One benefit of Adler’s training is that actors develop the ability to be both imaginative and disciplined in their work. Actors who commit to the Adler technique find it easier to immerse themselves in the invented world of their performances. They also tend to be well-equipped to tackle characters that are very different from themselves. Because of the focus on craft, Adler’s techniques are also less emotionally depleting than systems that rely on emotional memory.
Adler’s technique also has its challenges. Mastering her methods requires commitment to noticing the world around you, maintaining your health, and analyzing scripts. Actors who don’t commit the time will not see results. And while Adler’s system is less emotionally taxing than affective memory-based techniques, all the script analysis and research can make it more mentally draining.
Many Adler students find that the training expands their ability to connect with a wide range of characters. This is in line with the Stella Adler Studio’s core belief that “growth as an actor and as a human being is synonymous.” The focus on professionalism and discipline also gives many Adler students a feeling of constant readiness to tackle new roles.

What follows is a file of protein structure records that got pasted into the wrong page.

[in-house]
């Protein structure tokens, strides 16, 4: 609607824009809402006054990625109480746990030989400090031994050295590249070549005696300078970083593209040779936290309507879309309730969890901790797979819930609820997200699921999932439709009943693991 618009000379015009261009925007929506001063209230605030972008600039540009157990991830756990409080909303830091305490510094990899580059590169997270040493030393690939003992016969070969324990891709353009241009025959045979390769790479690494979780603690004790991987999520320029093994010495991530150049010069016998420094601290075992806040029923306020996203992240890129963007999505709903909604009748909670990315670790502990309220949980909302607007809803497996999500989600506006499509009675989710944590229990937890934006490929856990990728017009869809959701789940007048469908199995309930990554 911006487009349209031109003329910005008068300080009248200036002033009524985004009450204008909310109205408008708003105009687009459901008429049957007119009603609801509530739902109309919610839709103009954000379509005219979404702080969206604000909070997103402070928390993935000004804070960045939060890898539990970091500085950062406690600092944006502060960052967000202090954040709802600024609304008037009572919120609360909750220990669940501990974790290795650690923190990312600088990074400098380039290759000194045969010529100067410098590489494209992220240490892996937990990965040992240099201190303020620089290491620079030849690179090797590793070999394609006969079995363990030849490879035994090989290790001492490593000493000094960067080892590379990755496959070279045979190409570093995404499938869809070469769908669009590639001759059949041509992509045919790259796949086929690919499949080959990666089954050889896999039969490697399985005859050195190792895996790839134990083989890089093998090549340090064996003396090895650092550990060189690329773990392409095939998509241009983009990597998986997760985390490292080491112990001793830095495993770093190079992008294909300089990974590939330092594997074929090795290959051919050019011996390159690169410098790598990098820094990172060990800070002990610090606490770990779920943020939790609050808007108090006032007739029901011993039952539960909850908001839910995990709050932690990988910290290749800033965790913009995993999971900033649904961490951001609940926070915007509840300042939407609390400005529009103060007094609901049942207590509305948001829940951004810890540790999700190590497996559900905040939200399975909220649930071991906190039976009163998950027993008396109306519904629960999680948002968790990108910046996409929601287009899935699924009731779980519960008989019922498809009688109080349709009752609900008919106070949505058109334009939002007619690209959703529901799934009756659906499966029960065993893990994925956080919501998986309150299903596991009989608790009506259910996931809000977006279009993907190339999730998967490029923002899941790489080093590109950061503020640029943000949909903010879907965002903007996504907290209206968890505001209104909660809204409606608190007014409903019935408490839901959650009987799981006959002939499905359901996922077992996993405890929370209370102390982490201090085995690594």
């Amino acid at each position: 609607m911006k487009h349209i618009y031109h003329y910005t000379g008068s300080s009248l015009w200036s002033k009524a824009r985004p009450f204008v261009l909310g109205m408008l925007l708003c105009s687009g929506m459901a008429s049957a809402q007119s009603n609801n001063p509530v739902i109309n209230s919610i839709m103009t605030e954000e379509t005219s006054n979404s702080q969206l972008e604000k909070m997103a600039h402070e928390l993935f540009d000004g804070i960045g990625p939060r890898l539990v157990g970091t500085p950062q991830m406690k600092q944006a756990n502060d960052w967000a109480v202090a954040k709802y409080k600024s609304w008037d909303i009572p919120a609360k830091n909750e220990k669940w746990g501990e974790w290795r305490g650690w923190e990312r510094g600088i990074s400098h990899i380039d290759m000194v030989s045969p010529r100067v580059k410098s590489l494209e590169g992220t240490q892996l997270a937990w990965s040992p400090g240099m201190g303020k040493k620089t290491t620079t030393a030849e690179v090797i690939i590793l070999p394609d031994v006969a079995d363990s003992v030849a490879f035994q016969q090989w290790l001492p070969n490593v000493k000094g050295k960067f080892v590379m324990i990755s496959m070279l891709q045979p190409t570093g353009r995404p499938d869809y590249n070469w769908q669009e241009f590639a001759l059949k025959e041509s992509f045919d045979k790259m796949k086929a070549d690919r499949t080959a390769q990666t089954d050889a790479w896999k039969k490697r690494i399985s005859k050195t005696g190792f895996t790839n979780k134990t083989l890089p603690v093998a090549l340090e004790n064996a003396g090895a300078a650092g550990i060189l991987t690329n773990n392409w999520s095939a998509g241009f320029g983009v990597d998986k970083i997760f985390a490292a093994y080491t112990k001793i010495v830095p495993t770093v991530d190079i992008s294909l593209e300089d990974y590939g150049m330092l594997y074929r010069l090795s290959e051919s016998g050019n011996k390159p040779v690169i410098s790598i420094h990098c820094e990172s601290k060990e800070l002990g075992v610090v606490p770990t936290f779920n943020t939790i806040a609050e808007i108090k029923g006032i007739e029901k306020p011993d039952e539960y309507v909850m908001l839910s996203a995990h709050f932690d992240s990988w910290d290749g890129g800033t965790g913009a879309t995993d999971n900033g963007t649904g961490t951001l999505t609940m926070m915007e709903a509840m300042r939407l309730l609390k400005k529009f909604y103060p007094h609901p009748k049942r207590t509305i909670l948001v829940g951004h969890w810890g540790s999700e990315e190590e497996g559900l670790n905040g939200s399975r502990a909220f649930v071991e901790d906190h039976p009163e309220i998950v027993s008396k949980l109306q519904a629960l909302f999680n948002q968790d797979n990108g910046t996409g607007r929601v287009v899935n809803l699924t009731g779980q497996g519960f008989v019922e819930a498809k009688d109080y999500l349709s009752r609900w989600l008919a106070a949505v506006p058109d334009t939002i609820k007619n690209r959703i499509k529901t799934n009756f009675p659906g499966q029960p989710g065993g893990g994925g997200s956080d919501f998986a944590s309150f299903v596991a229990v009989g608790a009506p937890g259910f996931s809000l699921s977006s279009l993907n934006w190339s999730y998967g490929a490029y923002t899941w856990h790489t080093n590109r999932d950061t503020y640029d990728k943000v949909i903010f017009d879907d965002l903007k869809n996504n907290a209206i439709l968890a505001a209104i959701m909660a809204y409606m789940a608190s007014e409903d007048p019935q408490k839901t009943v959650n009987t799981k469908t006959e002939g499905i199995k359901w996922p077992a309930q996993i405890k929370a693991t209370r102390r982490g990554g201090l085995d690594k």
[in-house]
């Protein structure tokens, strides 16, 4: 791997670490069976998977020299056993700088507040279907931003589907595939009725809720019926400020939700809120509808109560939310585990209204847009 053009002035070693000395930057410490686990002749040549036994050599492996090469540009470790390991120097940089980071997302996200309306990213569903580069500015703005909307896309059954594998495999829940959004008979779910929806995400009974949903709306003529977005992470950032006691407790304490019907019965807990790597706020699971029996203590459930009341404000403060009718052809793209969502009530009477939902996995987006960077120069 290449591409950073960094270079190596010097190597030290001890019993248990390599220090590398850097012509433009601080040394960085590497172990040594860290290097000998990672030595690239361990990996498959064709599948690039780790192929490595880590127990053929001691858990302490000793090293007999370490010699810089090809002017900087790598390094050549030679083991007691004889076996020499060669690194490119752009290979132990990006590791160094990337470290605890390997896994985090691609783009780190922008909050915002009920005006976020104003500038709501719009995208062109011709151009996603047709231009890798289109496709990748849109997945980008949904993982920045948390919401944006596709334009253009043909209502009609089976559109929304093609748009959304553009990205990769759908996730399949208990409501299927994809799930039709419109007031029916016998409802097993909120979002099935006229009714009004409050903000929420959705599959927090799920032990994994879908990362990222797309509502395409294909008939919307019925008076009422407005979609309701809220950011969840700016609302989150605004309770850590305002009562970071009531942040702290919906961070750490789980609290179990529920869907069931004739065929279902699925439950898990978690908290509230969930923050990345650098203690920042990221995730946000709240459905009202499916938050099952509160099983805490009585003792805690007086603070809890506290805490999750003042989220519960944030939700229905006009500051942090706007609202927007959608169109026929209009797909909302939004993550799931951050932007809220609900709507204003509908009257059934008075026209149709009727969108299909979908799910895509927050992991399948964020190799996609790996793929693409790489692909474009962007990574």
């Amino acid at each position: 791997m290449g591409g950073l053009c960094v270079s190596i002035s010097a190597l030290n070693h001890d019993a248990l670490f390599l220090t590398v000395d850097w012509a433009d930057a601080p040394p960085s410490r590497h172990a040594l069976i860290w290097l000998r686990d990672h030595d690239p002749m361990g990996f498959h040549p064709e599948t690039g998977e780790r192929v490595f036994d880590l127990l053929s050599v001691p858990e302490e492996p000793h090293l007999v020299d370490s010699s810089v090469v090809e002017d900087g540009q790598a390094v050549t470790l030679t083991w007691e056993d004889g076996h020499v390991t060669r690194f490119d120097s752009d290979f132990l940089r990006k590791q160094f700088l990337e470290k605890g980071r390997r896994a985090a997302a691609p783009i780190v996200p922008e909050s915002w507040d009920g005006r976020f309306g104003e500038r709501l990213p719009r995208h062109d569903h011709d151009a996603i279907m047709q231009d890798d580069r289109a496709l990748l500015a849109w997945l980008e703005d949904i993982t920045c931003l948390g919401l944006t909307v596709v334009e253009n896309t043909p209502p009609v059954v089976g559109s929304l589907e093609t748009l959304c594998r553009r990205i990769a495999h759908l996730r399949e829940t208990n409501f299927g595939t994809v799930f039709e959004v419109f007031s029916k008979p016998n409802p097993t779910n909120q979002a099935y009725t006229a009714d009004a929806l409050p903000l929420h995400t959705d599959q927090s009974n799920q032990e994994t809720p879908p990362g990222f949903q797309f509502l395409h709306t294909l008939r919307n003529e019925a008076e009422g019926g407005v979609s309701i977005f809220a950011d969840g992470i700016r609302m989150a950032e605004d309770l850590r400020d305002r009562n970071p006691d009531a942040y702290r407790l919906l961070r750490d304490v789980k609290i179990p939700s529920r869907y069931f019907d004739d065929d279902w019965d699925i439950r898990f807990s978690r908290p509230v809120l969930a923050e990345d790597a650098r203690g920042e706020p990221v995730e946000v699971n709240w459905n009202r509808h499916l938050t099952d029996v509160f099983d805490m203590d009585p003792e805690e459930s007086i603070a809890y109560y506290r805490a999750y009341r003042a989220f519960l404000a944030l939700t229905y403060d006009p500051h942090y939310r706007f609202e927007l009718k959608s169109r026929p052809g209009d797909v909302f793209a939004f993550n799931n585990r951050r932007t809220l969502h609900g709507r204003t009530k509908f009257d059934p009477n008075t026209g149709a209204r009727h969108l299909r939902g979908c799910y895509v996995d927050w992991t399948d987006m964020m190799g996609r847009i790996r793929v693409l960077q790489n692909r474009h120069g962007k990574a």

Most Adler trained actors notice an increased ability to deconstruct a text and find connections that inspire creative choices. As actors gain experience, they also develop a sense of independence in their work, creating compelling roles with little outside guidance.
Adler’s technique is frequently compared to Lee Strasberg’s Method. This makes sense since Adler and Strasberg were former colleagues who developed their acting theories simultaneously. They were also both inspired by Stanislavsky's System. Strasberg and Adler’s most significant difference is that Strasberg relies on an actor’s personal memories to build a performance, while Adler relies on imagined circumstances. As teachers, they were both willful and passionate coaches, alternately cajoling or scolding their students to reach new heights.
Adler’s technique is an internalized acting style, similar to Stanislavsky’s system, Strasberg’s Method, and Meisner technique. Adler always left the door open for her students to grow by training in other acting styles; she believed that her technique complemented any other acting training type.
To extend your range beyond Adler, it is helpful to supplement it with acting techniques that focus on external movement and improvisation. Anne Bogart and Tina Landau’s Viewpoints method, Suzuki technique, Grotowski method, and Boal technique are all excellent choices.